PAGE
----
We had no issues connecting the car to an Apple Iphone, but our Meizu M2 Note proved a challenge. Being a Chinese-market phone, it had no Google services on it, upon which, we believe, Android Auto relies. Regular, western Android users should find no issues, but being Google-free could come at a rare disadvantage here. That also meant that sat-nav, which is available on the Civic but only through Iphone Connect or Android Auto, wasn’t available on our test.
The screen is where the Japanese æsthetic might not be to everyone’s tastes. The typeface is Japanese designed: while it displays in the English language using the Latin alphabet, it wasn’t particularly easy on the eyes. The colours may be right for a culture whose cities delight in neon lights, but occidental eyes might prefer greater subtlety.
Finally, there is a quirk which detracts from everyday use. The reversing camera comes on when reverse gear is engaged, which makes total sense. However, when you leave reverse, the camera instantly switches off. Rival manufacturers have units where a few more seconds’ grace is granted, and you need that extra time to make sure, for instance, that you have got the rear of the car ahead of the white line in a parking space. You’ll need to make sure, because this Civic is long (74 mm up from the previous model for a 4,644 mm overall length, with an extra 30 mm in the wheelbase). That’s good news for those who want a massive boot for their saloon cars (Honda cites 517 ℓ) and expect to have rear-seat passengers on occasion—but not for getting into tight spots. Those readers who might have owned a fourth-generation Accord (the 1989–93 version, considered long in its day) might be surprised to learn that that sedan was 4,680 mm long; and this Civic’s 1,799 mm width trumps that Accord’s 1,700 mm. Given how practical the door mirror-mounted one was, this quirk was a real surprise.
We had tested that earlier Accord, too, and noted that it was geared toward comfort. This Civic isn’t an exception, with, of course, the dynamics brought up to date to 2017. It has well weighted steering, which is incredibly communicative through a lush leather steering wheel: Honda’s engineers should be commended here. It might be 4,644 mm long, but you don’t feel it once you’re driving. Tight corners are dealt to without any fuss, and as a daily proposition, the Civic RS Turbo is an excellent family car.
The name, then, is a misnomer. RS Turbo conveys ideas of chavs in Ford Escorts on housing estates; but like the GTI badge on the Volkswagen Golf IV, or the SV6 badge on the VE Holden Commodore, it doesn’t really mean what it says. Honda evidently has identified a buyer who wants comfort and practicality, yet who wants style and the impression of sportiness, but that driver isn’t interested in unleashing their car on twisty B-roads. That spoiler on the back might mean business, and it looks like an evil robot’s eyeshade, but ultimately it’s going to help achieve a better fuel economy rating than create rearward downforce. (On that point, we achieved 7·4 ℓ/100 km, or a very respectable 38·17 mpg, helped in no small part by the Civic’s stop–start.) It’s not the NSX of Ayrton Senna; it’s for a driver who wants something looking special every day. Given how well the Australians have done with S packs for their full-size cars over the years, Honda might be on to something.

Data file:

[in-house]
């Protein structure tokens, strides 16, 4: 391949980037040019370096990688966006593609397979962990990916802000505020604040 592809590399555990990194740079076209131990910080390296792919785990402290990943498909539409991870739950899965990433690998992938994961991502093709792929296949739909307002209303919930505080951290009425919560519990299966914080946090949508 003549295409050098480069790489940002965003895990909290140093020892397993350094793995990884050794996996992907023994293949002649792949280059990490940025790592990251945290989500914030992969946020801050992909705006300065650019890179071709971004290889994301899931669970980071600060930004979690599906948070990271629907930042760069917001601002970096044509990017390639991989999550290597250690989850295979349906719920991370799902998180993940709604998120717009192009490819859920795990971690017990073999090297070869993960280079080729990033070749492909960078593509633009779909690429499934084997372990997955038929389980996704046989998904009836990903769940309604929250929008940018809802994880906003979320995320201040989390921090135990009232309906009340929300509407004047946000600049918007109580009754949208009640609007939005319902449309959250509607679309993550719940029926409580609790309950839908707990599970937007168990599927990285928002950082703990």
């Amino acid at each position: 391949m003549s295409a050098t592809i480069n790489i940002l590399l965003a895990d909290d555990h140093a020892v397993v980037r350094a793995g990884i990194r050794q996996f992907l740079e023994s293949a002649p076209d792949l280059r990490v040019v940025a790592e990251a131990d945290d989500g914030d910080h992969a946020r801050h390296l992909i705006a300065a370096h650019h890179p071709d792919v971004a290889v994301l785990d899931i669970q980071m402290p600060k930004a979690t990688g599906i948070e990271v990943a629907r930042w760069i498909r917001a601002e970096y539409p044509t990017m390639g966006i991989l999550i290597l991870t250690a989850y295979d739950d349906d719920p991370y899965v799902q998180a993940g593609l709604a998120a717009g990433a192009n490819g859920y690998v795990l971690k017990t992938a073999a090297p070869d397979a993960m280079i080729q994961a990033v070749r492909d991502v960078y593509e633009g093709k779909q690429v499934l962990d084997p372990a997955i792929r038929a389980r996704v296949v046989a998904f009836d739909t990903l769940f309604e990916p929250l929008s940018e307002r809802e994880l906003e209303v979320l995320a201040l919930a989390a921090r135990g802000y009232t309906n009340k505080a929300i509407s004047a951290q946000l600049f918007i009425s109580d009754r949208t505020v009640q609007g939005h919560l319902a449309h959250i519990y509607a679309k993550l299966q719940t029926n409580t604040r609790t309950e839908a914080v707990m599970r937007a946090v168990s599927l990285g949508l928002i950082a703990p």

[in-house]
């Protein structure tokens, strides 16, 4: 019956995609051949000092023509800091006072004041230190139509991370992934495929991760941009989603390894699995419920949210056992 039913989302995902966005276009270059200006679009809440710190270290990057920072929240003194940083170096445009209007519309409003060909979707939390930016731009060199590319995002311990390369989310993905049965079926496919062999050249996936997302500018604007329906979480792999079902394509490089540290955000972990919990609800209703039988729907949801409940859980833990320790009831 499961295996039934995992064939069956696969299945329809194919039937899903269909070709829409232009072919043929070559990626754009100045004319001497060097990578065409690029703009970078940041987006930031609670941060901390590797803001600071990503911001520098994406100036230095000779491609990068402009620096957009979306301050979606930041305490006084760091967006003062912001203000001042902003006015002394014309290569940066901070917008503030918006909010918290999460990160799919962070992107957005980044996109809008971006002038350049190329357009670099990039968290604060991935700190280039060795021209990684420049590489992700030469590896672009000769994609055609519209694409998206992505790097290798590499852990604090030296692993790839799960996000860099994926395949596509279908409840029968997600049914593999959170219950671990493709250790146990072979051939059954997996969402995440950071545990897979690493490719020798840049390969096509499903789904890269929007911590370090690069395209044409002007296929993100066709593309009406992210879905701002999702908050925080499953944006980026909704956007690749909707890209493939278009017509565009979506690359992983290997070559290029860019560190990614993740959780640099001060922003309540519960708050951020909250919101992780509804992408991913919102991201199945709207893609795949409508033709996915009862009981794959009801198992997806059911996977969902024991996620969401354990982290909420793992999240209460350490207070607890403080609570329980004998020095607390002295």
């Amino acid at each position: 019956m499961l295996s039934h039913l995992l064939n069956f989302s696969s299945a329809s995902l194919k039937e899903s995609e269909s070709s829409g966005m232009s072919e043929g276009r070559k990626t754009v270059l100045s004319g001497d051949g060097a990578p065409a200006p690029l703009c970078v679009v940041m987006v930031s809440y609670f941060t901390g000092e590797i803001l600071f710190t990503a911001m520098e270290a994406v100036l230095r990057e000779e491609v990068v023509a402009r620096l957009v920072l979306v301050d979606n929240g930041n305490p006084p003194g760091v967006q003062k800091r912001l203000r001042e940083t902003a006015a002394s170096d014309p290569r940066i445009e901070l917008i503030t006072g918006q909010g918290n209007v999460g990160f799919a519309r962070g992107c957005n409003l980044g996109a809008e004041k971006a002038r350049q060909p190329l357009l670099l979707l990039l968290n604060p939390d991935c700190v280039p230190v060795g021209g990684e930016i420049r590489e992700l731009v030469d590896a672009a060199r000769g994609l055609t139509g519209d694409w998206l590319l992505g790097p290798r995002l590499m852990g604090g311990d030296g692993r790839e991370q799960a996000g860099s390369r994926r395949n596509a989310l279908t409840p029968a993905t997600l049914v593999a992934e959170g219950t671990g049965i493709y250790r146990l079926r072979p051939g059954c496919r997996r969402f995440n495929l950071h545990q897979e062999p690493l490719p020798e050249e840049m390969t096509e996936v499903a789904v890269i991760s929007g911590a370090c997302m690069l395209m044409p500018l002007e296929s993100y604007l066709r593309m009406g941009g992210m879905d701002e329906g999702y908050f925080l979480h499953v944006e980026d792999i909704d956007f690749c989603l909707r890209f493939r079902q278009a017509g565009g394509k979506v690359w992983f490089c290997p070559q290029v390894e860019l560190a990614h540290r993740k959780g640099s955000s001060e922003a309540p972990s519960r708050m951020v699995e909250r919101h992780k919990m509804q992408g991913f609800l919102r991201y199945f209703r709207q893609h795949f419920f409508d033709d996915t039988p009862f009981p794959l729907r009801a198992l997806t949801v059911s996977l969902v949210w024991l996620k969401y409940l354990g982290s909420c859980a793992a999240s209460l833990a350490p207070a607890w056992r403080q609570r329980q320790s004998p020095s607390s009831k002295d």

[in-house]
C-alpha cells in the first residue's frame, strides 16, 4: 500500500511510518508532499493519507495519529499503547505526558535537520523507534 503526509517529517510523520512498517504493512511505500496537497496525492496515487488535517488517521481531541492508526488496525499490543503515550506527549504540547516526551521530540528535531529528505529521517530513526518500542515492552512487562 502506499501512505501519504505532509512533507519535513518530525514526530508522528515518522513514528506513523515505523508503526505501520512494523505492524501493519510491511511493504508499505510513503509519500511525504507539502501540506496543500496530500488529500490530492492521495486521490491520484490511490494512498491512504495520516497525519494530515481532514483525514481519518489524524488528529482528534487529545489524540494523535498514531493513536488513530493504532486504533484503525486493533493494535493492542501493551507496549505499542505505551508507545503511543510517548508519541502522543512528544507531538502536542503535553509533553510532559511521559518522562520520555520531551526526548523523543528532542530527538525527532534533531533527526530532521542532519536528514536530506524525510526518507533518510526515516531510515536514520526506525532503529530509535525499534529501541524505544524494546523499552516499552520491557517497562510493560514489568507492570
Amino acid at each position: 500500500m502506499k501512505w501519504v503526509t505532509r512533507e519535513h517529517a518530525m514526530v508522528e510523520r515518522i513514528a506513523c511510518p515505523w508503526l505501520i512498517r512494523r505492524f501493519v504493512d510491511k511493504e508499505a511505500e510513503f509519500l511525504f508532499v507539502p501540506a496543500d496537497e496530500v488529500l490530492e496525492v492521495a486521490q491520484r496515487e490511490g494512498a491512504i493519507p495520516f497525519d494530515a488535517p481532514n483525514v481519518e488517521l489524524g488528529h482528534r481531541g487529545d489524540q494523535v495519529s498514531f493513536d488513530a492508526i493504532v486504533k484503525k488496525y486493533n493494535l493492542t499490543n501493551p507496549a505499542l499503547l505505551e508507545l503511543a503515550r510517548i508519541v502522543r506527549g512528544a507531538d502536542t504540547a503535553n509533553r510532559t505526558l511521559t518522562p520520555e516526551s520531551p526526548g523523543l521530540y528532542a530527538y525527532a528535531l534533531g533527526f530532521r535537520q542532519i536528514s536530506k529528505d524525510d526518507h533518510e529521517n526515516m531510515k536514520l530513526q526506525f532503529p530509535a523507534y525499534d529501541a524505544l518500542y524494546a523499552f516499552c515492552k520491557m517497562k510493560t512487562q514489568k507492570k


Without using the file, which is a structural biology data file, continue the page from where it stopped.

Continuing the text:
The seats are comfortable, and the electric adjustment (curiously, on the driver’s side only; the front passenger has manual controls) gets you into the perfect position. Once again, you’re reminded of the traditional Honda buyer: someone who’s more sensible and grounded, not a hoon. Those ten speakers inside can crank out Skrillex, but we found it was equally at home with National Radio, though the steering wheel-mounted volume control took a bit of getting used to (you can slide your finger up and down, rather than press buttons).
In fact, there’s no Jekyll and Hyde character here: it’s Dr Jekyll all the way, except Dr Jekyll is dressed in sports gear and looking like he’s ready for a triathlon. It’s not aggressive and there isn’t anything to be unleashed. He’s going to do the triathlon at his own pace, thank you very much.
Nevertheless, we did take the Civic on windy roads in Haywards, a great place to test cars in the Wellington region. It was competent, but fuss-free and quiet. Refinement is excellent and it soaked up any bumps with ease. The car was composed and manœuvrable.
But you’re left with the sense that this is Honda’s toe in the water. The chassis can handle much more power, and you just know that the Type R, shown to UK journalists last week, is going to make full use of it, with 310 PS and springs that are 200 per cent stiffer up front. Motorheads can salivate right now because that Civic mixes sophistication with raw power. It has a manual gearbox as standard. However, family buyers wanting an on-trend car with sporty details have an excellent choice in the Civic RS Turbo—and as long as infotainment æsthetics aren’t high on your agenda, we’re recommending this ahead of the Toyota Auris and Corolla, and the Mazda Axela. Honda is back with its best assault on the C-segment in years. •
Originally published in Lucire, lucire.com/2017/0613ll0.shtml